Incredible colours, surreal photographies, paintings that are transformed as closed as I came closer, art works that function as social statements: this was, for short, the landscape of the 15th edition of Art Madrid 2020. And these following are those 11 artists that I loved. (Photo up – image of Jorg Karg, Galería BAT Alberto Cornejo)
41 galleries, 200 artists, 13 galleries participanting for the fist time – Art Madrid 2020. Exhibitors from 9 countries – France, Portugal, Austria, Germany and Italy, through Ecuador and Cuba to Taiwan. https://www.art-madrid.com
Jorg Karg, Galería BAT Alberto Cornejo
Of course his works caught my attention – so many photographies and so cool collages worth to be in a fashion magazine. The German artist Jorg Karg has always had an obsession for pictures. He focused his career on digital collages, rearranging the photographic material and abstracting it.
Diego Beneítez, Rodrigo Juarranz Gallery
He had one of the most intriguing works that I saw in the fair. From far away, his paintings are as minimalist as a Mondrian, let’s say. But when I came closer, the lines revealed to be actual horizon landscapes somewhere far far away.
Marcos Tamargo, Rodrigo Juarranz Gallery
The interesting art works requires a close look and some patience – with a lot of symbols and a bunch of techniques involved – from fire & ashes to black light to reveal some hidden details.
Malgosia Jankowska & Víctor Lope, Arte Contemporáneo Gallery
Malgosia Jankowska studied painting in Berlin and Warsaw. Her work, carried out with an impeccable technique, transports the viewer to a world where nature and man live in harmony. However, in most of her works that calm that transmits the environment seems to be threatened by the appearance of insects and snakes made on a larger scale.
Hendrik Czakainski, Urban Spree, Berlin
Adopting a bird’s eye view, the artist creates large-scale post-architectural panels which are dark anatomical explorations of the urban body. The artist becomes a forensic architect, collecting evidence of disasters, past, present and future, incorporating them in surreal compositions of large proportions, creating 3-dimensional landscapes which have become void of human presence and frightfully beautiful at the same time.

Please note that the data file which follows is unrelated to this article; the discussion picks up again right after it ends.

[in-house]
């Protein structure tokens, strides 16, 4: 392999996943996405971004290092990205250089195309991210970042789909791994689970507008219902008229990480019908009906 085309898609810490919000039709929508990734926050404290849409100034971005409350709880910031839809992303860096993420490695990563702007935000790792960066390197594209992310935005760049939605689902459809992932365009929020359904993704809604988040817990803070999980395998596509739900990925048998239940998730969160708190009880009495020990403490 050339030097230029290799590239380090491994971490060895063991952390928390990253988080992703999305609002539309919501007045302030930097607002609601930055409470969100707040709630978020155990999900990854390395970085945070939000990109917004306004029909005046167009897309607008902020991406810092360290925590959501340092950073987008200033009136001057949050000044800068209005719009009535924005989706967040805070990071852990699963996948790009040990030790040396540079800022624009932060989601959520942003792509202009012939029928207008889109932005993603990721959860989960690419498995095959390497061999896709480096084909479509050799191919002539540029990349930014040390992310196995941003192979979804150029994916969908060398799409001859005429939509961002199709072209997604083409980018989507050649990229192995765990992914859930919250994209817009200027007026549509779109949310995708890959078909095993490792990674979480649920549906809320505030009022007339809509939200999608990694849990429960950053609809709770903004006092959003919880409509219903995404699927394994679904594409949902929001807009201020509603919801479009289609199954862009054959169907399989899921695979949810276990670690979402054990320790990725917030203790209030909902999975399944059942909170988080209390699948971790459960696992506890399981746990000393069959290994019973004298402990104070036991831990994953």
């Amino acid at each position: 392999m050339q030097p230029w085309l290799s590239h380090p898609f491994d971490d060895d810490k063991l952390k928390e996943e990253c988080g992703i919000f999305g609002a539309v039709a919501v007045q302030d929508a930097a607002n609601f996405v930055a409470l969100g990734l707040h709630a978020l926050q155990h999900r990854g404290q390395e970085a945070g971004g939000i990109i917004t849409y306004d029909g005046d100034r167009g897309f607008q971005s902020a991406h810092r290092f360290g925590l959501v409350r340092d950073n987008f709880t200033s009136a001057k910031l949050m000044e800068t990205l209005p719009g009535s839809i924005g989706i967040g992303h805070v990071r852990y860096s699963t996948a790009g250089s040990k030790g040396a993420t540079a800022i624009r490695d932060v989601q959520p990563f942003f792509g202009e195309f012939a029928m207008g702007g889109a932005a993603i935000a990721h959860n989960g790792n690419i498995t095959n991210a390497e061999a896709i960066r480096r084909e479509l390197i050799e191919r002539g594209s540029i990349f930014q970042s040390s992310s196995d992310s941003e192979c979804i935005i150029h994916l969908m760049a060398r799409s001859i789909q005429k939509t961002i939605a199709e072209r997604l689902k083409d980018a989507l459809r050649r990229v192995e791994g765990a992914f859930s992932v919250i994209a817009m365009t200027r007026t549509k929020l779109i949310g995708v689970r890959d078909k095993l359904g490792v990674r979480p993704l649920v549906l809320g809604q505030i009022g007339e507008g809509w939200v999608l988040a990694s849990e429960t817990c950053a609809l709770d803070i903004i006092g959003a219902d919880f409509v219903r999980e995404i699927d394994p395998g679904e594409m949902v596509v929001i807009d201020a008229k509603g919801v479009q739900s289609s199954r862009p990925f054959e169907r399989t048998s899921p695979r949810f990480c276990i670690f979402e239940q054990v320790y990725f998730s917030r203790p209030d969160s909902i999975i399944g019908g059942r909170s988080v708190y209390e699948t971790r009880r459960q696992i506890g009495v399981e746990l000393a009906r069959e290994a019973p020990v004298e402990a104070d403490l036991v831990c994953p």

Santiago Picatoste, 3 Punts Galeria Barcelona
Picatoste’s work has always had spontaneity and alchemy in mind in the creative process arising from post-pictorial abstraction in connection with figuration.
Teresa Carneiro, Nuno Sacramento Gallery, Portugal
Some wood pieces, some pale colours, a lot of fun and mixed techniques – Teresa Carneiro’s work is loaded with pop art suggestions. Of a figurative theme, with a preference for illustrating female faces in situations ranging from the comic to a persuasive and sensual look.
Alejandro Gómez Cangas, Collage Habana & ArteMorfois, Cuba
The Cuban artist Alejandro Gómez Cangas has an interesting perspective over the rainbow of humanity in kaleidoscopic motion. Bold colours, well sketched silhouettes, discovering the people struggle with the social challenges.
Gonzalez Bravo & Paulo Neves (sculpture), Galeria São Mamede
His paintings speak as equations to be solved, sharing an intimate and symbolic language in which colour is the main element. They are pieces full of feeling and mysticism, which introduce the observer to a profoundly reflective reality and the personal universe of the artist.
Juan Genovés, Aurora Vigil Escalera Gallery, Asturias
Like a drone taken picture, but yet a painting – the Spanish artist Juan Genovés developed a painting of expressionist and provocative nature. He investigated the static movement in painting, and the crowd has become the reference to talk about the problem of painting and visual rhythm.
Miguel Piñeiro, Moret Art Gallery
A little bit of trompe-l’oeil effect and some pop colours – the artists revisits the concept of still life, infusing a contemporary pop air to this classic genre with the presence of icons of our daily reality.